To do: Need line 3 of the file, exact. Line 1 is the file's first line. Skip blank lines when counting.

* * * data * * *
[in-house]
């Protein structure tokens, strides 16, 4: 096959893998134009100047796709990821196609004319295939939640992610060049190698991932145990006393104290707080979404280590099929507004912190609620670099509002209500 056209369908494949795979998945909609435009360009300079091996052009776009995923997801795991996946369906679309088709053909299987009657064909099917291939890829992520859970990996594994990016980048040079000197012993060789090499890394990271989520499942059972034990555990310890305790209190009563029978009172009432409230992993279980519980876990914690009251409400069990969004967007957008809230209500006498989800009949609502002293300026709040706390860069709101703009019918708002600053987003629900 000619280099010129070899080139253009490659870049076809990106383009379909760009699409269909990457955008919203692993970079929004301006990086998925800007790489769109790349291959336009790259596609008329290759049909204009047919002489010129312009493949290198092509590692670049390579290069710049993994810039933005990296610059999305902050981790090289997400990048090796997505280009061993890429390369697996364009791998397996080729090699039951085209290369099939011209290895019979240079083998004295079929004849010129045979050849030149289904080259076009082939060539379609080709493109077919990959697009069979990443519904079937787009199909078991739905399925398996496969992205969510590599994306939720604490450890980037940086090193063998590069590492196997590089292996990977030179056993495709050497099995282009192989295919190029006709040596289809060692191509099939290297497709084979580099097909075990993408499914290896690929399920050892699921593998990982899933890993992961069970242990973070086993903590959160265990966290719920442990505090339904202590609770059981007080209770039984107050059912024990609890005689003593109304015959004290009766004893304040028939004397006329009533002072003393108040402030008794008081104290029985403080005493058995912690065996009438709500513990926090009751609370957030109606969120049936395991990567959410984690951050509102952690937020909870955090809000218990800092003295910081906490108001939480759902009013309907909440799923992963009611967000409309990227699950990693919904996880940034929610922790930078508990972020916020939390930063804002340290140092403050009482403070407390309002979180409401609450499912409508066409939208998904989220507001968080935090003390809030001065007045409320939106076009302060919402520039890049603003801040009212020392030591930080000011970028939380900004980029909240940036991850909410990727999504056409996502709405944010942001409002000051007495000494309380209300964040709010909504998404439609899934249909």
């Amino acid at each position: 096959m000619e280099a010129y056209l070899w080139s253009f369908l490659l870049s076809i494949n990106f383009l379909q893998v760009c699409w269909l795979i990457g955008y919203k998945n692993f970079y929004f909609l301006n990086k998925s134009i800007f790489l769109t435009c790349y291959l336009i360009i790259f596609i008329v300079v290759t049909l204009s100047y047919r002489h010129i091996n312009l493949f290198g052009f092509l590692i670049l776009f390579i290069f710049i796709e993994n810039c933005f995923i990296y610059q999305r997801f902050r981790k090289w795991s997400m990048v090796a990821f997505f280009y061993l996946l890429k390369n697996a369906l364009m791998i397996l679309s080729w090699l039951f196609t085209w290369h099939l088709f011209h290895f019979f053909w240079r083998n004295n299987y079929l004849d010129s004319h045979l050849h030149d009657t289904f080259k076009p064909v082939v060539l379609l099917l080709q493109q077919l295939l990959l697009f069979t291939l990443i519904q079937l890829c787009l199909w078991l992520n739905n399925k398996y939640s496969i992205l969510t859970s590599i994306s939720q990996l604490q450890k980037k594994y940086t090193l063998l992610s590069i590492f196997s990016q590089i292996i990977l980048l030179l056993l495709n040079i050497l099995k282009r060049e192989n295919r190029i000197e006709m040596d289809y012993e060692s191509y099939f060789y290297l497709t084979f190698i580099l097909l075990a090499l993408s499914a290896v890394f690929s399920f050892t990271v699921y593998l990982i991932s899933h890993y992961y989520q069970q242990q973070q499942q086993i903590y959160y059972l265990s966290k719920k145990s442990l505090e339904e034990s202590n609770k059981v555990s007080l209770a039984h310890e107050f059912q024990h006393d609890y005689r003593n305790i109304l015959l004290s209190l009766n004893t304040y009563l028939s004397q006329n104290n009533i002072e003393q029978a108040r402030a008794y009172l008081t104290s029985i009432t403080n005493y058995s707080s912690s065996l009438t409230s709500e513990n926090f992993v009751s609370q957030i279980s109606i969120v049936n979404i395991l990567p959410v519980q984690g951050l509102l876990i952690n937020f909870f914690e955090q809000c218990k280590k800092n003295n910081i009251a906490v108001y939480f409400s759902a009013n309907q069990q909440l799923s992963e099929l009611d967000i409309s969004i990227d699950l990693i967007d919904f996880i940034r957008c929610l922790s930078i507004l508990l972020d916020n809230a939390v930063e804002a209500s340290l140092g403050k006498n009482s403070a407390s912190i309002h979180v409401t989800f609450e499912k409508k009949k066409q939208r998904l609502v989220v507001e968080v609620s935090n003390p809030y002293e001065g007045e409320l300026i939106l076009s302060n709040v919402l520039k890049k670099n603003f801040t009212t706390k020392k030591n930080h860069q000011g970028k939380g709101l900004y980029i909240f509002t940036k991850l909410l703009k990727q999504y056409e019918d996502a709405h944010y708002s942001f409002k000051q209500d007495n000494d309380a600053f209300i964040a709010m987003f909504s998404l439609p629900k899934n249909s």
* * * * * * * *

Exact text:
């Amino acid at each position: 096959m000619e280099a010129y056209l070899w080139s253009f369908l490659l870049s076809i494949n990106f383009l379909q893998v760009c699409w269909l795979i990457g955008y919203k998945n692993f970079y929004f909609l301006n990086k998925s134009i800007f790489l769109t435009c790349y291959l336009i360009i790259f596609i008329v300079v290759t049909l204009s100047y047919r002489h010129i091996n312009l493949f290198g052009f092509l590692i670049l776009f390579i290069f710049i796709e993994n810039c933005f995923i990296y610059q999305r997801f902050r981790k090289w795991s997400m990048v090796a990821f997505f280009y061993l996946l890429k390369n697996a369906l364009m791998i397996l679309s080729w090699l039951f196609t085209w290369h099939l088709f011209h290895f019979f053909w240079r083998n004295n299987y079929l004849d010129s004319h045979l050849h030149d009657t289904f080259k076009p064909v082939v060539l379609l099917l080709q493109q077919l295939l990959l697009f069979t291939l990443i519904q079937l890829c787009l199909w078991l992520n739905n399925k398996y939640s496969i992205l969510t859970s590599i994306s939720q990996l604490q450890k980037k594994y940086t090193l063998l992610s590069i590492f196997s990016q590089i292996i990977l980048l030179l056993l495709n040079i050497l099995k282009r060049e192989n295919r190029i000197e006709m040596d289809y012993e060692s191509y099939f060789y290297l497709t084979f190698i580099l097909l075990a090499l993408s499914a290896v890394f690929s399920f050892t990271v699921y593998l990982i991932s899933h890993y992961y989520q069970q242990q973070q499942q086993i903590y959160y059972l265990s966290k719920k145990s442990l505090e339904e034990s202590n609770k059981v555990s007080l209770a039984h310890e107050f059912q024990h006393d609890y005689r003593n305790i109304l015959l004290s209190l009766n004893t304040y009563l028939s004397q006329n104290n009533i002072e003393q029978a108040r402030a008794y009172l008081t104290s029985i009432t403080n005493y058995s707080s912690s065996l009438t409230s709500e513990n926090f992993v009751s609370q957030i279980s109606i969120v049936n979404i395991l990567p959410v519980q984690g951050l509102l876990i952690n937020f909870f914690e955090q809000c218990k280590k800092n003295n910081i009251a906490v108001y939480f409400s759902a009013n309907q069990q909440l799923s992963e099929l009611d967000i409309s969004i990227d699950l990693i967007d919904f996880i940034r957008c929610l922790s930078i507004l508990l972020d916020n809230a939390v930063e804002a209500s340290l140092g403050k006498n009482s403070a407390s912190i309002h979180v409401t989800f609450e499912k409508k009949k066409q939208r998904l609502v989220v507001e968080v609620s935090n003390p809030y002293e001065g007045e409320l300026i939106l076009s302060n709040v919402l520039k890049k670099n603003f801040t009212t706390k020392k030591n930080h860069q000011g970028k939380g709101l900004y980029i909240f509002t940036k991850l909410l703009k990727q999504y056409e019918d996502a709405h944010y708002s942001f409002k000051q209500d007495n000494d309380a600053f209300i964040a709010m987003f909504s998404l439609p629900k899934n249909s």